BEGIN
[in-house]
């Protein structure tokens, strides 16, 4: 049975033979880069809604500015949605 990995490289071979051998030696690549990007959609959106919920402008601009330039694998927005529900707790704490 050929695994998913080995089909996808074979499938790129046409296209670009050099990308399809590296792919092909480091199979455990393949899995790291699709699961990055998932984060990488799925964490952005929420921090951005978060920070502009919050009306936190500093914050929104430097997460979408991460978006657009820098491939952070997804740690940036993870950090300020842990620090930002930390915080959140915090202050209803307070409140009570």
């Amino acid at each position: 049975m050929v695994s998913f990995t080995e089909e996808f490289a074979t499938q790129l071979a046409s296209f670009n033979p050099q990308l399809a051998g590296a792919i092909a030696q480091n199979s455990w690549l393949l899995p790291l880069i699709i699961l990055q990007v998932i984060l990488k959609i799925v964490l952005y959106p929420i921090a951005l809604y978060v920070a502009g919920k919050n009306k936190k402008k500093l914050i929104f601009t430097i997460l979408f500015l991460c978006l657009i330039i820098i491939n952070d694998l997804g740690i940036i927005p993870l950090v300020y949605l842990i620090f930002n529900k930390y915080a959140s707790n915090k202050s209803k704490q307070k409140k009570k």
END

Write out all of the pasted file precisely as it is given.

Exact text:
[in-house]
């Protein structure tokens, strides 16, 4: 049975033979880069809604500015949605 990995490289071979051998030696690549990007959609959106919920402008601009330039694998927005529900707790704490 050929695994998913080995089909996808074979499938790129046409296209670009050099990308399809590296792919092909480091199979455990393949899995790291699709699961990055998932984060990488799925964490952005929420921090951005978060920070502009919050009306936190500093914050929104430097997460979408991460978006657009820098491939952070997804740690940036993870950090300020842990620090930002930390915080959140915090202050209803307070409140009570």
């Amino acid at each position: 049975m050929v695994s998913f990995t080995e089909e996808f490289a074979t499938q790129l071979a046409s296209f670009n033979p050099q990308l399809a051998g590296a792919i092909a030696q480091n199979s455990w690549l393949l899995p790291l880069i699709i699961l990055q990007v998932i984060l990488k959609i799925v964490l952005y959106p929420i921090a951005l809604y978060v920070a502009g919920k919050n009306k936190k402008k500093l914050i929104f601009t430097i997460l979408f500015l991460c978006l657009i330039i820098i491939n952070d694998l997804g740690i940036i927005p993870l950090v300020y949605l842990i620090f930002n529900k930390y915080a959140s707790n915090k202050s209803k704490q307070k409140k009570k």